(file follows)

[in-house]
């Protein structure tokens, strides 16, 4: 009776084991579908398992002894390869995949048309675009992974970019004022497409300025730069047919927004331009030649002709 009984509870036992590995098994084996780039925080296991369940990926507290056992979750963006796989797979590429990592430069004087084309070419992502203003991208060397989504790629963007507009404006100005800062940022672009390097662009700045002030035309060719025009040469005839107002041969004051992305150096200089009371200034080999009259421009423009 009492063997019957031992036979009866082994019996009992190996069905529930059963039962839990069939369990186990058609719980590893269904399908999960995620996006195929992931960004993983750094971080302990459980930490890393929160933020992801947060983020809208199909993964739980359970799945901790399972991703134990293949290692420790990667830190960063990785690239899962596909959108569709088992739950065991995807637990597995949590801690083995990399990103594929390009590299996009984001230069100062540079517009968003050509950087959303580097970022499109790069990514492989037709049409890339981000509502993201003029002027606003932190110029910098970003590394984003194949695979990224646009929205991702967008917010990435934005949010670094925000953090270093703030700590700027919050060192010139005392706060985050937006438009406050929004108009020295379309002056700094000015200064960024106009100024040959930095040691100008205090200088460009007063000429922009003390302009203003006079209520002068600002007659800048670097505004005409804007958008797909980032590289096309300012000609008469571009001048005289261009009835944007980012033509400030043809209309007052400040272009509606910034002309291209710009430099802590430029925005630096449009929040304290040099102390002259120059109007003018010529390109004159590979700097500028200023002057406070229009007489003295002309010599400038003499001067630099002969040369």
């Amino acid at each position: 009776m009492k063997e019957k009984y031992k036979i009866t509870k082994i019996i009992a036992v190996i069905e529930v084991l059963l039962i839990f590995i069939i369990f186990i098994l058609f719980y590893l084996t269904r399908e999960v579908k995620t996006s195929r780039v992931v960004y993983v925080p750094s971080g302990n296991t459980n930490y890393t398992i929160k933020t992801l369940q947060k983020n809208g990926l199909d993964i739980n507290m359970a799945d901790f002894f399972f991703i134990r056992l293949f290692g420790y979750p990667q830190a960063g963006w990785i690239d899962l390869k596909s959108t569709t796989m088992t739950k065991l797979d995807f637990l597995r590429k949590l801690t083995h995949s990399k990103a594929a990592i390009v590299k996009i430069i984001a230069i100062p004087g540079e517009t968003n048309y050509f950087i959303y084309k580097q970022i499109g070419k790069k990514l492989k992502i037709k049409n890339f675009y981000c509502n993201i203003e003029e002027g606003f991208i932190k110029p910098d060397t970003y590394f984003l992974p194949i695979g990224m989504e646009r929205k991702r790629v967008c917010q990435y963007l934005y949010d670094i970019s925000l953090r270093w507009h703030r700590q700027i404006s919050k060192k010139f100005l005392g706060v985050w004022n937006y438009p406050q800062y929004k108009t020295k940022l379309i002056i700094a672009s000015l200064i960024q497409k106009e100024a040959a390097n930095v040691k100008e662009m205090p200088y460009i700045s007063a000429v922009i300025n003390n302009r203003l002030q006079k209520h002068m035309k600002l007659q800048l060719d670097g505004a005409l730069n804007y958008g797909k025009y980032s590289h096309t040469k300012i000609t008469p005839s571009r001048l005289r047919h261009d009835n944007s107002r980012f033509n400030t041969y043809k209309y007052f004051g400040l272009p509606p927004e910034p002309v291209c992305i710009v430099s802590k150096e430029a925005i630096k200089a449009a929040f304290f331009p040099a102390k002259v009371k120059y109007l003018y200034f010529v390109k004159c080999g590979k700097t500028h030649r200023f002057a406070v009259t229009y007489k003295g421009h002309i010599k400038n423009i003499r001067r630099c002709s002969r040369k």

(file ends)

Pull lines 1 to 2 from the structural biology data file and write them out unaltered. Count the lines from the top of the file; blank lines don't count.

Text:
[in-house]
């Protein structure tokens, strides 16, 4: 009776084991579908398992002894390869995949048309675009992974970019004022497409300025730069047919927004331009030649002709 009984509870036992590995098994084996780039925080296991369940990926507290056992979750963006796989797979590429990592430069004087084309070419992502203003991208060397989504790629963007507009404006100005800062940022672009390097662009700045002030035309060719025009040469005839107002041969004051992305150096200089009371200034080999009259421009423009 009492063997019957031992036979009866082994019996009992190996069905529930059963039962839990069939369990186990058609719980590893269904399908999960995620996006195929992931960004993983750094971080302990459980930490890393929160933020992801947060983020809208199909993964739980359970799945901790399972991703134990293949290692420790990667830190960063990785690239899962596909959108569709088992739950065991995807637990597995949590801690083995990399990103594929390009590299996009984001230069100062540079517009968003050509950087959303580097970022499109790069990514492989037709049409890339981000509502993201003029002027606003932190110029910098970003590394984003194949695979990224646009929205991702967008917010990435934005949010670094925000953090270093703030700590700027919050060192010139005392706060985050937006438009406050929004108009020295379309002056700094000015200064960024106009100024040959930095040691100008205090200088460009007063000429922009003390302009203003006079209520002068600002007659800048670097505004005409804007958008797909980032590289096309300012000609008469571009001048005289261009009835944007980012033509400030043809209309007052400040272009509606910034002309291209710009430099802590430029925005630096449009929040304290040099102390002259120059109007003018010529390109004159590979700097500028200023002057406070229009007489003295002309010599400038003499001067630099002969040369």